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Out-of-school programs play a role in ensuring postsecondary success. Preparing for college and career begins at an early age, and the level of youth engagement in school and enriching activities directly correlates with their ability and motivation to not only graduate, but also to pursue meaningful paths after graduation. Out-of-School Time (OST) programs can integrate elements into their program structure to either indirectly or directly guide youth towards good opportunities for either college or career.

featured resource — heart of florida united way's going2college text message campaign

The Heart of Florida United Way launched the Going2College text messaging campaign to reduce the information barrier that prevents high school youth from going to college. This initiative, developed alongside Central Florida College Access Network (CFCAN), increases college access by giving guidance via text message throughout the college application process. A student, parent, or mentor can get information about financial aid, deadlines, and other relevant resources by texting the code of the school(s) in which he/she is interested.


importance of a postsecondary focus

Meandering Toward Graduation: Transcript Outcomes of High School Graduates (2016)
This report from Ed Trust examines the disparity that exists between High School graduation rates and true preparation for college and career. It explores how almost half of students graduate high school without having exposure to curriculum that prepares them for college or career and highlights the need to make the diploma mean something.

Building a Grad Nation: Data Brief: Overview of 2013-14 High School Graduation Rates (2016)
This data brief, created by the Everyone Graduates Center and Civic Enterprises in collaboration with the Alliance for Excellent Education and America's Promise Alliance, shares state-by-state trends in high school graduation rates. It focuses on breaking down graduation rates by key groups of students.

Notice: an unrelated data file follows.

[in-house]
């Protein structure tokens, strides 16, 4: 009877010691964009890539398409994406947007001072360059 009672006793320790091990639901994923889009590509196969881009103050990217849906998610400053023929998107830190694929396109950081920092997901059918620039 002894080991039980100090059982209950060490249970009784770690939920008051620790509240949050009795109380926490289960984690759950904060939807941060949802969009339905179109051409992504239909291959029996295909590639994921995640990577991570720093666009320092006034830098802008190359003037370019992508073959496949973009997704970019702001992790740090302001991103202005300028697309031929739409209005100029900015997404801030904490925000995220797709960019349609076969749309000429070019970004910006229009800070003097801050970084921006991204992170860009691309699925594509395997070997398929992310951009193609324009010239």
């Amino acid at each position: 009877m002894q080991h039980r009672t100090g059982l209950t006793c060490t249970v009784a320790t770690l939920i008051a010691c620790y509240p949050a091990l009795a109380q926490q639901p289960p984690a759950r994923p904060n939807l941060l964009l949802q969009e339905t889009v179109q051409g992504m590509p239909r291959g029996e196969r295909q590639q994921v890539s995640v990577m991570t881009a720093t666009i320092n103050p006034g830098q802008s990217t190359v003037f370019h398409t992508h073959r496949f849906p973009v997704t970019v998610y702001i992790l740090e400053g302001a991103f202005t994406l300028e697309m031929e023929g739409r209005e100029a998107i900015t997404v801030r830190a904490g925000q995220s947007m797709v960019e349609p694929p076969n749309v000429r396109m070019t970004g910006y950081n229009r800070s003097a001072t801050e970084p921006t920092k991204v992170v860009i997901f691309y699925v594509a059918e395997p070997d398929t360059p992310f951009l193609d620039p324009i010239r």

Building Postsecondary Pathways for Opportunity Youth (2015)
This "Lessons Learned" document is part of the brief from The American Youth Policy Forum which investigates pathways into postsecondary education and the workforce for vulnerable older youth in Connecticut and Michigan. It seeks to provide information that will foster a dialogue among key stakeholders on the state-level.

Youth Employment (2014)
This white paper from United Way Worldwide examines the need for a comprehensive strategy to improve United Way efforts around youth employment. It uses findings from a study of the Community Leaders Panel, which consists of 95 U.S. and international United Way CEOs. Overall, it explores the necessity of using a Collective Impact Model to most effectively foster collaboration among diverse stakeholders and maximize potential impact from youth employment efforts. Throughout the report, it discusses potential solutions and shares specific examples.

In This Together: The Hidden Cost of Young Adult Unemployment (2014)
This policy brief from Young Invincibles is a call to action around young adult unemployment. It explains how the failure to provide young people with good jobs is actually costing the public and the economy a staggering amount at both the federal and the state level.

Predictors of Postsecondary Success (2013)
This brief from the The College and Career Readiness and Success Center gives information to school, district, and state personnel looking for support to decipher if their students are on the path to postsecondary success. It summarizes behaviors, skills, and other traits that predict students' future academic and career success, at the levels of Early Childhood, Elementary, Middle Grades, and High School. The brief then discusses the implications that knowing these predictors has on the ability to measure and promote student postsecondary success.


role of osT programs

A Proven Solution for Dropout Prevention: Expanded Learning Opportunities (2012)
This article explores how OST programs can integrate with dropout prevention initiatives to increase school attendance, promote academic gains, improve behavior, and overall lead to increased graduation rates. It shares key research and explores examples of programs working within these areas.

Youth Program Quality Implications for Policy and Practice (2012)